Rubbing Noses With Gorilla Perfumer, Simon Constantine

Rubbing Noses With...
Rubbing Noses With…

“Rubbing Noses is a series, in which I, The Candy Perfume Boy, grill the most important members of the perfume industry – the perfumers. These are the brains and noses behind the perfumes we know and love, and their unrivalled insight into one of the world’s most ancient of arts is something to be treasured, enjoyed and shared.”

This episode of Rubbing Noses focuses on one half of the dynamic father and son perfume crafting team responsible for Gorilla Perfumes, the perfume arm of cosmetics company, Lush. Simon Constantine is the son of Lush’s co-founder Mark Constantine and he has quickly proved himself to be a true talent within the world of perfume. He was the genius that mixed the two B Never to be Busy to be Beautiful fragrances ‘Inhale‘ and ‘Exhale‘ to create what we now as ‘Breath of God‘ – a truly unique and beautiful fragrance that is a shining star in the Gorilla Perfume range.

In this interview, Simon (and a tiny bit of Mark) talks about the inspiration behind three of the fragrances with Gorilla Perfume’s third volume of scent, ‘Death and Decay’, as well as discussing fragrance materials, IFRA and what makes a good perfume. I think you’ll agree that Simon has a unique view on the world of perfume, one that is shown not only here, but also in his olfactory creations which are anything but dull. Anyway, that’s enough of my babbling, let’s see what the Gorilla perfumer has to say…

Gorilla Perfumer Simon Constantine
Gorilla Perfumer Simon Constantine

TCPB: Volume 3: Death, Decay and Renewal is inspired by very personal themes and stories, such as the loss of loved ones and the end of relationships.  How did you translate these strong emotions into scent?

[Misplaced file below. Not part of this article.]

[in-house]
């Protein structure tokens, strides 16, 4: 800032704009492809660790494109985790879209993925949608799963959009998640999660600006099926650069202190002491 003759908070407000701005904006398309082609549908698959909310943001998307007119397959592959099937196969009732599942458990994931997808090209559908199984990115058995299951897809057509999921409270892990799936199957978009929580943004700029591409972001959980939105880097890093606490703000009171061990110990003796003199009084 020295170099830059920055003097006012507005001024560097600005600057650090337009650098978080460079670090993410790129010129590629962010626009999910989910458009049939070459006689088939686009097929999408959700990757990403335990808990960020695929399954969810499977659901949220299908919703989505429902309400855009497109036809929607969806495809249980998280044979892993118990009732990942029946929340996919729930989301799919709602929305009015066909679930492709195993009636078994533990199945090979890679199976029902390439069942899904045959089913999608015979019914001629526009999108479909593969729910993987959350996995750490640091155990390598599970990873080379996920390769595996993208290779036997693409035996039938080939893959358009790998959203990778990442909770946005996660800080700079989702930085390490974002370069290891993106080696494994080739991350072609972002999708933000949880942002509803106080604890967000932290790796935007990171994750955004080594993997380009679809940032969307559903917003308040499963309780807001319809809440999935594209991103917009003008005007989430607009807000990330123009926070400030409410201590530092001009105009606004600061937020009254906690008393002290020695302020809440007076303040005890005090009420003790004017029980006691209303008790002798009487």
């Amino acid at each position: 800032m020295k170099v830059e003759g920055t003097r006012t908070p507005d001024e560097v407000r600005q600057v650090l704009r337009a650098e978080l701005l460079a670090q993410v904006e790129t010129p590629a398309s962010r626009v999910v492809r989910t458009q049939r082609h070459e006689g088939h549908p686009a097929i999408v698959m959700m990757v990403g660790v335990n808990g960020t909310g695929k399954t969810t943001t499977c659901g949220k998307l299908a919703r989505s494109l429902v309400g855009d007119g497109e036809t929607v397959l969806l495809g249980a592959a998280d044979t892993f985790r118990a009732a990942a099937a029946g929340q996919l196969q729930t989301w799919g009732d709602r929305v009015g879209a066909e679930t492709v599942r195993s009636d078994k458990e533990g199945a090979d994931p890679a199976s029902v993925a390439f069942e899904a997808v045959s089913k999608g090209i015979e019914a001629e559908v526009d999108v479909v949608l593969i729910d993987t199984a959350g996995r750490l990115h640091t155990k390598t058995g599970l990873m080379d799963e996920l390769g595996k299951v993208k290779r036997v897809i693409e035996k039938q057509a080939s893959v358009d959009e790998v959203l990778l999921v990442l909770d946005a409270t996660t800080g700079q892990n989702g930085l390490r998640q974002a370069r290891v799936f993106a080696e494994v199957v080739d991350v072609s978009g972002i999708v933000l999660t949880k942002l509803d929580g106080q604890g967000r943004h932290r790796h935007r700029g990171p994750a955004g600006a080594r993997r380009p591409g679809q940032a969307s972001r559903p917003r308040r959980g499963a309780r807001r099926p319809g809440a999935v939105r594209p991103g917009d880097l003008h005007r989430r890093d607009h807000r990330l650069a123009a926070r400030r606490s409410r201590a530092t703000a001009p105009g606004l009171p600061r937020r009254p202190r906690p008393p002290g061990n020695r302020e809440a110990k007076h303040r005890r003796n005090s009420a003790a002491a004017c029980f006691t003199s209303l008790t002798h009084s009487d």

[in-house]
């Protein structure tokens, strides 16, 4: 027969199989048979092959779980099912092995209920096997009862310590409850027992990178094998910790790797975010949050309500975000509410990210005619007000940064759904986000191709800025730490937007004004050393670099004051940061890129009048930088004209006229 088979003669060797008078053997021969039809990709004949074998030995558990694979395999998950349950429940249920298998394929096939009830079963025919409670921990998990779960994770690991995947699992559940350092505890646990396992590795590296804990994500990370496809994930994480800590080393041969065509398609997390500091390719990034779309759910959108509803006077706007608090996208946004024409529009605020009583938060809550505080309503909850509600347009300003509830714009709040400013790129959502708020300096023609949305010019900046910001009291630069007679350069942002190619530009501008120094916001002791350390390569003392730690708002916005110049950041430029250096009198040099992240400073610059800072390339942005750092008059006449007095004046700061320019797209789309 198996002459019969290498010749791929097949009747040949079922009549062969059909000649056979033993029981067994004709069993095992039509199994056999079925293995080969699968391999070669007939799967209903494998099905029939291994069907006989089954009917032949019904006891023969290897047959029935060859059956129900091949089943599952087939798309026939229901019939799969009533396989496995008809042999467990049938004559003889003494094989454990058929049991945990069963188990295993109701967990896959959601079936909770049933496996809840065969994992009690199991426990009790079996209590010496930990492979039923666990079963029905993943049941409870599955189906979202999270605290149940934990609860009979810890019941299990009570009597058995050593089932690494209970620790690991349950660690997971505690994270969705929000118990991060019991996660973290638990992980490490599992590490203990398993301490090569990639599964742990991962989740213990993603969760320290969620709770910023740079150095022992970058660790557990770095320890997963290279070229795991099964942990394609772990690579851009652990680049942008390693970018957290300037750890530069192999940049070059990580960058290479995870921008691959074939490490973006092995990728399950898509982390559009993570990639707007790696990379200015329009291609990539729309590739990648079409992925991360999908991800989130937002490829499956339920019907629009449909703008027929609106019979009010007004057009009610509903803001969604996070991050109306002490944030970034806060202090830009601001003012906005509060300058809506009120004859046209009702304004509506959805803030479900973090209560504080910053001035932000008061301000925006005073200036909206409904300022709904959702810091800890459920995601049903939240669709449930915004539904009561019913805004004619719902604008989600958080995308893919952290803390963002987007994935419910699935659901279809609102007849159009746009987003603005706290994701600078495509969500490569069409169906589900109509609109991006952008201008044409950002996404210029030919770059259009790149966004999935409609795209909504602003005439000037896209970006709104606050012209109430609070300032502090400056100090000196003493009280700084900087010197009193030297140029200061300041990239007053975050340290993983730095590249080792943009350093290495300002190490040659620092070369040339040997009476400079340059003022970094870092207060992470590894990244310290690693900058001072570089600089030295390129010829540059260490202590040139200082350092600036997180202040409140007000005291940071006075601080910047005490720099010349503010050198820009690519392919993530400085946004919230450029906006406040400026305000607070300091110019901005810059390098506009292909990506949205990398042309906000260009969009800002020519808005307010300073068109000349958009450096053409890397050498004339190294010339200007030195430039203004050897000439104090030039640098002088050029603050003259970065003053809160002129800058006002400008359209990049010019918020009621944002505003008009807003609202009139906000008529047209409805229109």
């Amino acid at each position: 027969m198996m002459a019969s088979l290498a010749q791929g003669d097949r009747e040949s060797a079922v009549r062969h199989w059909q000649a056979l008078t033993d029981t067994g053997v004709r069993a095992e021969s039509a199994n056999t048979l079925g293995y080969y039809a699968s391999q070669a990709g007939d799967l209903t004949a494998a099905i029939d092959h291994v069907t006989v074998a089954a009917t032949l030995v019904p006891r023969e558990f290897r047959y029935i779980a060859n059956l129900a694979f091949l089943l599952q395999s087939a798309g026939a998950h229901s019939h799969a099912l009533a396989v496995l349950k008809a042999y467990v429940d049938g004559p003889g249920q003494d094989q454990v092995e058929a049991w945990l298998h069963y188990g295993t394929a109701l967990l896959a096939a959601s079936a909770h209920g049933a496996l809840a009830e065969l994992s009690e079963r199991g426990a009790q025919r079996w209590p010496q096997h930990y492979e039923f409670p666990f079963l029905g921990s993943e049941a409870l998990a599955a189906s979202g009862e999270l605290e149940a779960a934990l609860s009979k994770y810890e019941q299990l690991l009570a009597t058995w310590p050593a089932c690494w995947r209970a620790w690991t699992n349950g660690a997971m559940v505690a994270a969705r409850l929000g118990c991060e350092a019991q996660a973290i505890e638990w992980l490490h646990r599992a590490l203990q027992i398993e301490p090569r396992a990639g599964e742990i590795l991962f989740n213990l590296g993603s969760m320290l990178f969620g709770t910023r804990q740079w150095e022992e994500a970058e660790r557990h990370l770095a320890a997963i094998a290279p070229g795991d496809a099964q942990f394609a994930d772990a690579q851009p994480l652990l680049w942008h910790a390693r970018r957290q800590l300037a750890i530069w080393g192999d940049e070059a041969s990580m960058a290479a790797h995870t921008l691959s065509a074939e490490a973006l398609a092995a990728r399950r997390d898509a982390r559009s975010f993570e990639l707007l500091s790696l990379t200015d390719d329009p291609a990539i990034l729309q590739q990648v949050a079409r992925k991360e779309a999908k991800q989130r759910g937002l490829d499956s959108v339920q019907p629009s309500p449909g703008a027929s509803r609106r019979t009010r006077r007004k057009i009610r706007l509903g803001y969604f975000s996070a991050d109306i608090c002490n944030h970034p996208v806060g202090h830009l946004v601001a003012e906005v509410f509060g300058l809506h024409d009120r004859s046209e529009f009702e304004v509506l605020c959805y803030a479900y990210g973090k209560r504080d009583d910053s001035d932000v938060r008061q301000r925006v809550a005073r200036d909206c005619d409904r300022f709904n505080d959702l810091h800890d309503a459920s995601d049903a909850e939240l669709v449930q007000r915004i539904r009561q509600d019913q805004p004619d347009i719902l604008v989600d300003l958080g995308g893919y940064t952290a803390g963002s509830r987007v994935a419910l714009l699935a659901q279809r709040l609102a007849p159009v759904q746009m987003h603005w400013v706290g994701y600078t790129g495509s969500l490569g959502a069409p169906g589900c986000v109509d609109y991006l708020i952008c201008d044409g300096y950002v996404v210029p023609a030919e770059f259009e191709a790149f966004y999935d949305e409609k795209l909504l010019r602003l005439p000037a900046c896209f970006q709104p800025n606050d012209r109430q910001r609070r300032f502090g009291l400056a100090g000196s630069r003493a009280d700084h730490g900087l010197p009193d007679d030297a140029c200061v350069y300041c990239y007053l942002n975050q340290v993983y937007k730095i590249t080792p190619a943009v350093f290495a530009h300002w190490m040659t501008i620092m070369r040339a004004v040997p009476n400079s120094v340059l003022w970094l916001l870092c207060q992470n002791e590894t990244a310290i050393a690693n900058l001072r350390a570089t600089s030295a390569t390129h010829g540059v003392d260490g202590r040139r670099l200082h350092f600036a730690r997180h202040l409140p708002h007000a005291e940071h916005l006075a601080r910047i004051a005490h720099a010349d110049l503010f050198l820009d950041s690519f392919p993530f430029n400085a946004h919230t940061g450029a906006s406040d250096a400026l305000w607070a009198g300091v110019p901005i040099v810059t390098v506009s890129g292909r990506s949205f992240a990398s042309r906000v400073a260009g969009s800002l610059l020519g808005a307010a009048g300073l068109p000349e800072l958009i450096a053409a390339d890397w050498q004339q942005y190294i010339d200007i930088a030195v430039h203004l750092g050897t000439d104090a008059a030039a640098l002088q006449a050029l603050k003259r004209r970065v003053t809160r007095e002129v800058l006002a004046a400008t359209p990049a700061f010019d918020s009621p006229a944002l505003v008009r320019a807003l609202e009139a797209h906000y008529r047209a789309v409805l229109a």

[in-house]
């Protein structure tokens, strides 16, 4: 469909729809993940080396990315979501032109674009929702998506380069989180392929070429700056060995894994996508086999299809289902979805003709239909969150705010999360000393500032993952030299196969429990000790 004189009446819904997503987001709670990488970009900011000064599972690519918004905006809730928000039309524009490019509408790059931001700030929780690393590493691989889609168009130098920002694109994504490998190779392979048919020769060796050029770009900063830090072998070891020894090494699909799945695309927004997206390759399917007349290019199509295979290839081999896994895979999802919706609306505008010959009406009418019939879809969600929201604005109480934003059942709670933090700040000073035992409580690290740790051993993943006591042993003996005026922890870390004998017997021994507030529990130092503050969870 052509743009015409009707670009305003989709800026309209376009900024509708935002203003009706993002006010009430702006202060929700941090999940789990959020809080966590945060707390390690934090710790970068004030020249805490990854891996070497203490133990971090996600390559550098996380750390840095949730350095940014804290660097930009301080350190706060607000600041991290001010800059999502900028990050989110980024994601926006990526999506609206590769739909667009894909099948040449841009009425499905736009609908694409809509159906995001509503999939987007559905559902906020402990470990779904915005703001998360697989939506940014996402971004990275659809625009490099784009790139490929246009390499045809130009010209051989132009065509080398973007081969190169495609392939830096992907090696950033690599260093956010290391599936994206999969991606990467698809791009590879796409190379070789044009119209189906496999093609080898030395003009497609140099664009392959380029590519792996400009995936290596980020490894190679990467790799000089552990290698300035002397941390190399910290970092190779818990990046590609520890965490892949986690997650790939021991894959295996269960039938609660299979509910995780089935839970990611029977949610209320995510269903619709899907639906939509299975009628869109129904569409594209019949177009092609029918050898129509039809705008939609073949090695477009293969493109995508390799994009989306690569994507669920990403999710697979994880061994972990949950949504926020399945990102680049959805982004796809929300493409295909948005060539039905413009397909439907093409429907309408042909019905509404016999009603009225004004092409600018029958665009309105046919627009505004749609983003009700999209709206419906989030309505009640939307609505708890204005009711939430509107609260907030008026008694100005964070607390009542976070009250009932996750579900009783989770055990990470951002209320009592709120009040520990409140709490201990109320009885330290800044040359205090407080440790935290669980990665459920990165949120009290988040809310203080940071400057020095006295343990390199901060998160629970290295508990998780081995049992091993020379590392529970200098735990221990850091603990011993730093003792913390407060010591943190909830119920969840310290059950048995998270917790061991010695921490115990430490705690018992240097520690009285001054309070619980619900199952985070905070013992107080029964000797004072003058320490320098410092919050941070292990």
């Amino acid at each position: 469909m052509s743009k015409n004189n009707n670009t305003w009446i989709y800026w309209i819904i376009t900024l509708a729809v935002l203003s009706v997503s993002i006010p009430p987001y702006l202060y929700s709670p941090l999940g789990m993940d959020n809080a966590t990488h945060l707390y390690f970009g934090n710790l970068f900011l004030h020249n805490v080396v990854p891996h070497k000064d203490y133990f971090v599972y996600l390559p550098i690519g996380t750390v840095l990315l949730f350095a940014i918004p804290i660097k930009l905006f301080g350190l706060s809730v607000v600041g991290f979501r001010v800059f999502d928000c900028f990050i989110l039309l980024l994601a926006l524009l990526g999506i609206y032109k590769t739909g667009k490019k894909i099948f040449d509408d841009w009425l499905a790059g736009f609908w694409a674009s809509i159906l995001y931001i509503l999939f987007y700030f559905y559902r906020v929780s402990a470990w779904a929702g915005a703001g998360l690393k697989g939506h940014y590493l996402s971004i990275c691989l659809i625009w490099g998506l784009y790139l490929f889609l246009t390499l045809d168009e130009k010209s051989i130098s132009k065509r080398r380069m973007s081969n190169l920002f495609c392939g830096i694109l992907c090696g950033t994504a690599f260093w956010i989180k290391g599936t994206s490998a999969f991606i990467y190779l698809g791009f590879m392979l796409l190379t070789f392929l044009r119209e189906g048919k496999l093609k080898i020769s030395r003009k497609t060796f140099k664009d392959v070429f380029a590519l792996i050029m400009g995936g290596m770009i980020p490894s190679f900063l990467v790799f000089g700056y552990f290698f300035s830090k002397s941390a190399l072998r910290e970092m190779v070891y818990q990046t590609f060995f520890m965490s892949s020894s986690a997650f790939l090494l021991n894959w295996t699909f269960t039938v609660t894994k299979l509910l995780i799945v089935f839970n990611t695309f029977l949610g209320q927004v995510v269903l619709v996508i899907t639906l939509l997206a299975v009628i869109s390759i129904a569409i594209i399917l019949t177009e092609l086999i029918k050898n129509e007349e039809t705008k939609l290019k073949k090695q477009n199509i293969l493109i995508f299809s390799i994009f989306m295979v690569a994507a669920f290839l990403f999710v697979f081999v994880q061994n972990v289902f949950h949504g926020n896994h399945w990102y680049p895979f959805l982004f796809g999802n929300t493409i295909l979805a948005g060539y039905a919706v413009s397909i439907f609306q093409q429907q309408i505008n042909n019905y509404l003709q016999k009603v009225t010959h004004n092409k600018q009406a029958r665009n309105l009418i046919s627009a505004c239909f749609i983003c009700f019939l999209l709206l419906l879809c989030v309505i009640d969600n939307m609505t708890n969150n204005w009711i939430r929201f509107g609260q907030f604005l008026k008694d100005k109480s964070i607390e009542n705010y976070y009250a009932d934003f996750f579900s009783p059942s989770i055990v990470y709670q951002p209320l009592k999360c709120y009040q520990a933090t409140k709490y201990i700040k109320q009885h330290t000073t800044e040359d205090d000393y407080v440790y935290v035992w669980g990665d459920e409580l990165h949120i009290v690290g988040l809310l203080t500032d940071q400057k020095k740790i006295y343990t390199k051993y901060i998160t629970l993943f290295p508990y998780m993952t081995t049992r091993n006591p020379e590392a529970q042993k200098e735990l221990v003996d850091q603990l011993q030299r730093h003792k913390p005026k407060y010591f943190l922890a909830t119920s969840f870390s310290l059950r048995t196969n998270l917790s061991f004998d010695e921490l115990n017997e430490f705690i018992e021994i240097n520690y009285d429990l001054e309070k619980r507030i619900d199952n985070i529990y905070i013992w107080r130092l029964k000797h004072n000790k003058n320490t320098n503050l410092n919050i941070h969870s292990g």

SC: Actually it was less deliberate than that. The interesting thing with the way we develop fragrances for Gorilla is the freedom of expression. As the work began to emerge, themes and associations grew with it and there reached a tipping point where it was clear the work we were creating revolved around this theme. It happened to be an exceptionally turbulent period of time emotionally for us and there was no way of extracting that from the work being created. Sometimes we knew before the perfume was made that it would be about, for example, my grandfather’s garden, but I created my Dad’s garden almost by accident and only realised when we were sat smelling it!

TCPB: What strikes me about the collection is that, despite the subject matter, the perfumes themselves feel quite optimistic.  Was it important to you to avoid doom and gloom?

SC: Not to avoid it necessarily, but to see the light and delicacy in it. In such darkness there are also moments of beauty, of happiness and of hope and it would be inaccurate not to try and describe these as well. In a way the perfumery helped me personally in coping and dealing with these losses and in finding the optimism in the hopeless.

TCPB: Death and Decay was a real surprise for me.  One would expect a really pungent and funky floral based on the name, but the result is something much more palatable.  It’s quite beautiful.  How did you ensure that you got the right balance between the lily and the indole?

SC: Dad created this one, but I know he has spent many years not getting that balance right too!